Large-screen PC not quite ready for conference room

The Destination Big Screen PC is looking for a place to go in
the government market.

With its 31-inch monitor that doubles as a television, jet-black Pentium CPU, wireless
keyboard and remote mouse, the $3,499 Destination may revolutionize home computing. But
the concept doesn't go far enough yet to spark a similar revolution in the conference

The huge screen welcomes you with Microsoft Windows 95 games, home office and
education/reference program groups. I doubt the Commerce Department would get much out of
"Monopoly" or that NASA really needs "The Magic School Bus Explores the
Solar System."

The logical Destination? In the conference room for presentations or group training--no
more crowding around a small monitor. Yet the software collection includes only the
low-end Microsoft Works integrated package and 14 entertainment titles on CD-ROMs. You can
substitute a Microsoft Office 95 Professional CD with PowerPoint--the only office software
option available.

Gateway comes with a sound card but no speakers, in the expectation that you'll hook
the Destination into a stereo receiver. For $699 more, you can buy a Harman/Kardon Dolby
Prologic Surround Sound system that comes in three boxes weighing almost 300 pounds.

For an additional $219, technicians will set up everything. Unless you're an
experienced audiophile and adept enough to program your videocassette recorder flawlessly,
I'd recommend hiring the technicians. An ordinary PC takes me about 10 minutes to set up.
Destination took three people working together well over an hour.

About 70 minutes into the setup, we hit significant snags.

The Destination's Field Mouse is a trackball combined with a TV remote control. Both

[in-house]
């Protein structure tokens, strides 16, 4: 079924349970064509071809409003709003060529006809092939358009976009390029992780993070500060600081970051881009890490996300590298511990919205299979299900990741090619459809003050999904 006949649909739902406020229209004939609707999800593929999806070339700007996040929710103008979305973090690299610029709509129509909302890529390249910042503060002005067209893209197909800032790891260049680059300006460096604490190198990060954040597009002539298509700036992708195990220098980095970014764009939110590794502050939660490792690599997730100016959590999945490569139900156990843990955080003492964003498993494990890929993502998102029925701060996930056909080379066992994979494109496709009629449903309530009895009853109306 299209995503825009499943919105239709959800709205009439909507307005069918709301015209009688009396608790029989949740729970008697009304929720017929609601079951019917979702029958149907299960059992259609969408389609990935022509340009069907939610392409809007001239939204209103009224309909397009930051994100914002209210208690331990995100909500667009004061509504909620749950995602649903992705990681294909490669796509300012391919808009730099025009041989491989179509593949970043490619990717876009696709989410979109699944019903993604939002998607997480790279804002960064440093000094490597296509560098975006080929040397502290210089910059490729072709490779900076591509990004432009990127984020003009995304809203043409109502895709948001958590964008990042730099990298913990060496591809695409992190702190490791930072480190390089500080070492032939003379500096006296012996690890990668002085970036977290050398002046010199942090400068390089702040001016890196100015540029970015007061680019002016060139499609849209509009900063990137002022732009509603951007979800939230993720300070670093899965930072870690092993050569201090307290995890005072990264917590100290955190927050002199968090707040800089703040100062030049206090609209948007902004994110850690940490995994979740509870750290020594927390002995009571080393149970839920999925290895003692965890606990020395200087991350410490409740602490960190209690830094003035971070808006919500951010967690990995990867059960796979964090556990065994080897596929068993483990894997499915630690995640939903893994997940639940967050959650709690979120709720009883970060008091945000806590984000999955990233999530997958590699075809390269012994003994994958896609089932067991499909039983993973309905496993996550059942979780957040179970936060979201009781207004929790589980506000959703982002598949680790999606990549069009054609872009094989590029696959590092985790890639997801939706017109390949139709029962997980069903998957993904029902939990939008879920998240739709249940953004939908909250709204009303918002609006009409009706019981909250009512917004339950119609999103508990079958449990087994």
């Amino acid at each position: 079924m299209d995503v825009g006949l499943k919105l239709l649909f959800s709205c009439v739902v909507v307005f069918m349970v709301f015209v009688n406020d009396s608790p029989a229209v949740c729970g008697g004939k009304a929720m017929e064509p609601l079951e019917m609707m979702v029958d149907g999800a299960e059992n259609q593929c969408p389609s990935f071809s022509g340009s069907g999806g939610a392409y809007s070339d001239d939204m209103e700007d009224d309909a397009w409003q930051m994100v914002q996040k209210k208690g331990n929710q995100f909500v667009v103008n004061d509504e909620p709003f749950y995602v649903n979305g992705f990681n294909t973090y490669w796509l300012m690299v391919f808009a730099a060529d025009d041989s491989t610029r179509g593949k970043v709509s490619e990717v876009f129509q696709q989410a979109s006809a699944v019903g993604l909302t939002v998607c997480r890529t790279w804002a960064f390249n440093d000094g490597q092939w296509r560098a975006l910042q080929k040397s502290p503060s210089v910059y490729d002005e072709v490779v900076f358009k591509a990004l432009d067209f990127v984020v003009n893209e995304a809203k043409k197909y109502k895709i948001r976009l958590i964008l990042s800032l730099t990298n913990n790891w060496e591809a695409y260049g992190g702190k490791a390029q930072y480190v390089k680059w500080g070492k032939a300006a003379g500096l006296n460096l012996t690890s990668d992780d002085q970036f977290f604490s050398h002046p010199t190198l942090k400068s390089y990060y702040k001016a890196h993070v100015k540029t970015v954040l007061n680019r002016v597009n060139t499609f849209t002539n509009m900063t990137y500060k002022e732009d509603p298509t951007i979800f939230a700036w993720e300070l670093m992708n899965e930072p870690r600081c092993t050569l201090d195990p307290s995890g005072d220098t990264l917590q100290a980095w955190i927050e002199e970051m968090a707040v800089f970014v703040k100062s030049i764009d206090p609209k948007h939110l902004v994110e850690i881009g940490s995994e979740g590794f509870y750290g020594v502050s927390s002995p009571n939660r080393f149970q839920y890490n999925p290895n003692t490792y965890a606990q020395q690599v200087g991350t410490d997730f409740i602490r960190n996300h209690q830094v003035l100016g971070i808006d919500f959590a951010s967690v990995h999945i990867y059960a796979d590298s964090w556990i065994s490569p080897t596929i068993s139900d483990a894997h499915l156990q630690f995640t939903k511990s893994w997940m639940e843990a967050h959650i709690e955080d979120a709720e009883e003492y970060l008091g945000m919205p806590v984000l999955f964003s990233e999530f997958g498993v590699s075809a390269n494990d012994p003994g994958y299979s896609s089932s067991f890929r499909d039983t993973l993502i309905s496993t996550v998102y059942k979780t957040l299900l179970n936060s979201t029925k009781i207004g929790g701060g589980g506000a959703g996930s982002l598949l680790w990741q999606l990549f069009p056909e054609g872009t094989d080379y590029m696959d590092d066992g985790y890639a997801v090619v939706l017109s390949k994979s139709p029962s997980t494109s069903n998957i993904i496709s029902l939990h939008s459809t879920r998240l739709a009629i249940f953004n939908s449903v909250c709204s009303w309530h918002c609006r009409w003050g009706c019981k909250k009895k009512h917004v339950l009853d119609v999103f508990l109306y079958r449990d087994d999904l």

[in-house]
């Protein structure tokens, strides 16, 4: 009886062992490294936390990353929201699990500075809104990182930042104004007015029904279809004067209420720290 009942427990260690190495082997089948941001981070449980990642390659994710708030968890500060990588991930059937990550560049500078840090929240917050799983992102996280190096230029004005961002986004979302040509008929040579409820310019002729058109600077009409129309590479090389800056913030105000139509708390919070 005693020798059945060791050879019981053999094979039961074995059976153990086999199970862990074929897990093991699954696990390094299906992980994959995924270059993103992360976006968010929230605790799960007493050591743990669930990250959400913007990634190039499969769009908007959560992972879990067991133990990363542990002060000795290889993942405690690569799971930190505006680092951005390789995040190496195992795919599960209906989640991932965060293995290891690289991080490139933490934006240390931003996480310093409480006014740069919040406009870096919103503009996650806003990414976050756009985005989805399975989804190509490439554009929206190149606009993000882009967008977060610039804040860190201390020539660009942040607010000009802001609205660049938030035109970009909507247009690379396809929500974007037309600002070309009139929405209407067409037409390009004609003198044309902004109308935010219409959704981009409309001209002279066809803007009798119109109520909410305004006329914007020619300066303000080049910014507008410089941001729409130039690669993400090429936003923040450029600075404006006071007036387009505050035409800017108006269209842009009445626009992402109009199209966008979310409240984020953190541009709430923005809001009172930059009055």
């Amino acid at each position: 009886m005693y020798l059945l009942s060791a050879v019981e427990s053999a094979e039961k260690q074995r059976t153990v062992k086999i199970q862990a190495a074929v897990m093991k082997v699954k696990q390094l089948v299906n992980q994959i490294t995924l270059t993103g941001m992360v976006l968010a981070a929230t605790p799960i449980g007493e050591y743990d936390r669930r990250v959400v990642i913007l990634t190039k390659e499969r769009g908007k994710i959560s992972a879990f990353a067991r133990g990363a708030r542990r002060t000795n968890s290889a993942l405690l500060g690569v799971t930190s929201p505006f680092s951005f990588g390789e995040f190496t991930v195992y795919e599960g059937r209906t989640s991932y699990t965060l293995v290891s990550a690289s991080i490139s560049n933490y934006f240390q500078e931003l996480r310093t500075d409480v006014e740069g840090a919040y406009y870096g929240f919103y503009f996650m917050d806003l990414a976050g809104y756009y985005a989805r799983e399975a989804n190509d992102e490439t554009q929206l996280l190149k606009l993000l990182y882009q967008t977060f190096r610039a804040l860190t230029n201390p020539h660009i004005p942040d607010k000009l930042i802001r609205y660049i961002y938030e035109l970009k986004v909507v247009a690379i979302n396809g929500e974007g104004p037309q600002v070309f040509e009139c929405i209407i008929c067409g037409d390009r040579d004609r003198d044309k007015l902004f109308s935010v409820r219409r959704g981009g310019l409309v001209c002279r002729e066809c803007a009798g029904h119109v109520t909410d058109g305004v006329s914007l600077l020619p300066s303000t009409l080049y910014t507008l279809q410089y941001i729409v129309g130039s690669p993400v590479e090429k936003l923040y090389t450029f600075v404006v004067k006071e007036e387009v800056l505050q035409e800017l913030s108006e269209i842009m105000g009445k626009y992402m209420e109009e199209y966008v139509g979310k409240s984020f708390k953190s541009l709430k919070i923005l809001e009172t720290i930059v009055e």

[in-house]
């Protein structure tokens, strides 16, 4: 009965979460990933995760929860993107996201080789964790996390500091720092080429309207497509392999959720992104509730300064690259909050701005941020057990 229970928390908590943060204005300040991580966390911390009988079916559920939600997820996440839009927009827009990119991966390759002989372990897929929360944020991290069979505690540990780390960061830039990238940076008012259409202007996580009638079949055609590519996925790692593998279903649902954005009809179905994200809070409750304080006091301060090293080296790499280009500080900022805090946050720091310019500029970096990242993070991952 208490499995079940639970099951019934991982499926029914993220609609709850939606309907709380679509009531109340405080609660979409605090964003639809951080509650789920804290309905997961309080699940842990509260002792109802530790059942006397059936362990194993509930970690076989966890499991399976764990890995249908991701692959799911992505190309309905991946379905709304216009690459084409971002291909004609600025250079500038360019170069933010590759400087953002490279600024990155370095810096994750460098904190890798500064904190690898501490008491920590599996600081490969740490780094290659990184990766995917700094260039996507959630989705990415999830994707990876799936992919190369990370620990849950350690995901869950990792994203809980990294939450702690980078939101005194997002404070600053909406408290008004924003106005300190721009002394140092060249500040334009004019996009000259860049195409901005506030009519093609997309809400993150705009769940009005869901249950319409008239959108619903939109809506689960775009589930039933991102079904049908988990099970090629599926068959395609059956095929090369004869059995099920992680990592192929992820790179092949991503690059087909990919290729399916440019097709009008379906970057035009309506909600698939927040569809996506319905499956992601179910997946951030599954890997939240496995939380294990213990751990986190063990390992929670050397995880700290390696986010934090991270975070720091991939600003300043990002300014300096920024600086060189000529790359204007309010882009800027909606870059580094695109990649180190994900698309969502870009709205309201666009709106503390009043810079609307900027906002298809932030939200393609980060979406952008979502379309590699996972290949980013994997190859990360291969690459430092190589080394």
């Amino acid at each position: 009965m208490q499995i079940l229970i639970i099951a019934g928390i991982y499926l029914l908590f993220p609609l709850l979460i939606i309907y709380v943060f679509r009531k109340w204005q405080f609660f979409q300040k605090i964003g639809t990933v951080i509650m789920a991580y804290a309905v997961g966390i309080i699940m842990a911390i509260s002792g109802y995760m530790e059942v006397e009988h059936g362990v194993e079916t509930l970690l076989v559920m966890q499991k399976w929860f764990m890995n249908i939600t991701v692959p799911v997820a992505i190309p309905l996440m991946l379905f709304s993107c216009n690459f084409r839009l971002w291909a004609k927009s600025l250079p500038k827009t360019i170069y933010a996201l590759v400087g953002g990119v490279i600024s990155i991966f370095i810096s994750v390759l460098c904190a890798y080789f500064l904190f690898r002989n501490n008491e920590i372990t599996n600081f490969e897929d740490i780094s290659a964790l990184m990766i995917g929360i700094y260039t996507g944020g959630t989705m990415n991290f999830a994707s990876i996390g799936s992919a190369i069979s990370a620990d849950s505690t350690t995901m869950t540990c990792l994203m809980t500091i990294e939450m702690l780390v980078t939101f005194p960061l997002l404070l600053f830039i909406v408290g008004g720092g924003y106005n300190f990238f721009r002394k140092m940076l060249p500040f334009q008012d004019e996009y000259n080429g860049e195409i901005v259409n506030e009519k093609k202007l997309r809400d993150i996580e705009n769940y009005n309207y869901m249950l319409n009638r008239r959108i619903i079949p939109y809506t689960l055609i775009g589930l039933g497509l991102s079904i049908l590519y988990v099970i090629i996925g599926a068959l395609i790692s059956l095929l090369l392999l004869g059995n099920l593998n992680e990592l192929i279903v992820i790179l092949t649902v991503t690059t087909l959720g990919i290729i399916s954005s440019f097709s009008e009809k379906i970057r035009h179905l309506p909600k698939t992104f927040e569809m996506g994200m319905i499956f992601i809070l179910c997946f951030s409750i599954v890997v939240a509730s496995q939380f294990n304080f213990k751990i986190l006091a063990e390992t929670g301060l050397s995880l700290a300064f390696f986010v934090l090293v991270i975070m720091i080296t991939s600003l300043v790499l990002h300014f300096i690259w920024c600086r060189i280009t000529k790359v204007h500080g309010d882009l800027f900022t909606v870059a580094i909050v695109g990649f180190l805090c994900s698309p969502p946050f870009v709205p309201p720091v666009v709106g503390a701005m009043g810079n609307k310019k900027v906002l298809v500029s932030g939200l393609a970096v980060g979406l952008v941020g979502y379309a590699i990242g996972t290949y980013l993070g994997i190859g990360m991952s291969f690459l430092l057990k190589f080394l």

mouse and keyboard communicate by radio frequency with an antenna that plugs into the
standard mouse and keyboard ports on the CPU.

Our first Field Mouse, an early production unit, didn't work. Following Destination's
excellent documentation, we set DIP switches and pressed reset buttons, but no go. A
second RF receiver worked fine, although it had limited range. The Field Mouse must be
pointed at the antenna.

The Destination's six-speed Wearnes CD-ROM drive failed about half the time; a second
Wearnes unit sent by Gateway worked. Future Destinations will be shipped with eight-speed
Toshiba CD-ROM drives.

The 31-inch monitor was sharp and easily viewed from across the room. Its 640- by
480-pixel VGA resolution and 256 colors may sound a little downscale to users accustomed
to 15-inch SuperVGA monitors. But its resolution was better than that of a standard
television. The connection from the CPU's video/television card to the monitor was
standard VGA.

If you're under a Buy American restriction, the 31-inch Mitsubishi monitor does not
conform. Gateway is considering a 27-inch monitor to meet the government's Buy American
requirements, but it's not expected to be available until December.

In our GCNdex32 benchmark testing, the Destination performed reliably and received
better than average scores. Compared to a Gateway P5-166 [GCN, April 29, Page 1],
its GCNdex32 integer and floating-point math scores were about 14 percent lower, with
hard-drive performance virtually the same.

The Wearnes CD-ROM drive scored a disappointing 1.3 on the GCNdex32; a 6X drive usually
scores 3.0 or higher.

On Windows 95 application benchmarks, the 133-MHz Destination was about 1 1/2  
minutes slower than the Pentium 166, but it was slightly faster on the Microsoft Word

I loved trying out the Destination. Gateway is really onto something if it provides a
more office-oriented software bundle.

GCN Lab assistant Theron Bunnell contributed to this report.

Gateway 2000 Inc., North Sioux City, S.D.; tel. 605-232-2000

Price: Pentium 100, $3,499; Pentium 120, $3,599; Pentium 133, $3,799; Pentium
166, $4,349; $119 to

upgrade one-year warranty to three years

Overall grade: B+

[+] Best of both worlds in 31-inch sharp screen, VGA connection and TV card for
cable or VCR

[+] Solid Pentium PC at a good price

[--] Software more for living room than conference room

[--] One-year warranty when three-year is pretty much the norm

Standard configuration:

16M extended-data-out dynamic RAM, 2M video RAM with cable-ready TV tuner,

modem, 16-bit Hi-Fi Wave Table sound card, 850M to 2.5G hard drive

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